Even if Marge didn’t marry Barney, he might still be able to take a share because he is a de facto spouse. If the will was in place still, he could make a family provision claim. There is also the possibility that Marge will knowingly prepare a new will and leave Barney something – or everything.

So, when making a will consider that your spouse could enter a new relationship after your death and plan for it. Assume it will happen.

For a Discussion go to: https://www.propertychat.com.au/community/threads/legal-tip-197-consider-the-remarriage-risk-when-doing-a-will.38888/

Multiple Bucket Companies as an Estate Planning Strategy

A Bucket company is a company set up to receive profits from another entity – usually a discretionary trust. The bucket company usually does nothing else, except receive money and make loans or directly invest perhaps. Over time the value of the bucket company will rise as money is coming in but not going out. Therefore, it will become increasingly important to consider in regards to estate planning and asset protection.

One estate planning strategy is to set up one separate bucket company for each child so that when the controller of the companies dies each company’s control can be passed on rather than having multiple people inherit the control of one company.

Example

Homer has 3 kids. He wants to leave them approximately the same amount of his assets 1/3.

Homer has decided to set up a discretionary trust to use to invest in shares. He seeks legal advice on the difficulties with leaving the control of the trust to more than one person so has that covered. But after a while the dividends of the share investments are building up so Homer sets up 3 bucket companies with 3 separate discretionary trusts with one trust holding the shares in each bucket company.

When the dividends come in, he causes the trustee of the share trust to distribute 1/3 to each company. Over a period of time the companies end up with large amounts of retained earnings which and then lent back to the share trust.

Homer dies.

Each of the bucket companies is then passed to each child – actually nothing is passed but the control of the bucket companies is arranged so that Child A controls Trust A and Bucket Company A.

This way things will be easy to divide. There is no more than one child involved in one company so if they want to cause the company to make loans, invest, pay dividends or close down they can do so without the need to effect or even consult with their siblings.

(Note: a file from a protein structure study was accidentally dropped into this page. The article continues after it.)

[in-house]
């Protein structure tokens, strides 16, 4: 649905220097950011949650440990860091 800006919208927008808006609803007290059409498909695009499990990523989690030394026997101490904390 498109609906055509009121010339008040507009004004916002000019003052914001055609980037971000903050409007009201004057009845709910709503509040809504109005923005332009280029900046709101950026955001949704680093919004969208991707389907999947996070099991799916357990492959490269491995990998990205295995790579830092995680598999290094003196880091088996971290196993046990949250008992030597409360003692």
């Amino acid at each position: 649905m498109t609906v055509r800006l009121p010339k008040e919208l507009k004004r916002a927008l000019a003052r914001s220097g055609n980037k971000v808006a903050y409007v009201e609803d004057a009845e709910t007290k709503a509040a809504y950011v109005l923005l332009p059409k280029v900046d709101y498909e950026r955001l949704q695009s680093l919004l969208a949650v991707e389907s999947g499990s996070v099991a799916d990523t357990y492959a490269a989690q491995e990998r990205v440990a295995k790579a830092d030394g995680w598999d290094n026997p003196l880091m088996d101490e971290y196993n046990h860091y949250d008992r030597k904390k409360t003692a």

For a Discussion go to:

https://www.propertychat.com.au/community/threads/legal-tip-195-multiple-bucket-companies-as-an-estate-planning-strategy.38768/

No attorney but Capacity already lost?

What do you do when a family member has lost capacity but there is no power of attorney appointment in place?

Example

Dad died a while back and mum is in hospital and it looks like she has dementia and needs full time care. You, the son or daughter, need to get mum’s property sold so you can raise the funds to help cover the care needed.

You go to mum’s lawyers wanting to sell mum’s property but they point out the obvious – it is not you property to sell so you cannot enter into a contract on your mum’s behalf and you cannot sign the transfer. Is there an enduring Power of Attorney they ask? The law firm indicates they recommended one to your mother years ago (is this a breach of client confidentiality?) but she did not do one – through that firm anyway.

Later you look through all mum’s papers – there is stuff everywhere – but you cannot find any power of attorney appointments. What do you do?

The only option may be to make an application to the Guardianship Tribunal, if in NSW, to ask to be appointed as mum’s financial manager (NSW). This will take time, money and stress to do.

Something similar could happen between spouses too.

Going to the tribunal or courts to be appointed an attorney or financial guardian is best avoided if possible because

  1. Complexity
  2. Cost
  3. Time, and
  4. Multiple people could apply in opposition to each other.

Making a POA when you don’t need one will be quick, easy and cheap. This is like insurance. You don’t need it until you need it and by then it is too late to get it.!

Tip: Appoint an attorney before you need one as once you do need one it will be too late.

Discussion at:

https://www.propertychat.com.au/community/threads/legal-tip-194-no-attorney-but-capacity-already-lost.38738/

Declaration of Trust

A declaration of trust happens when the legal owner of an asset declares that they now hold that asset on trust for another person or persons.

A more technical definition is found in legislation, for example in section 8(3) of the Duties Act 1997 NSW which has: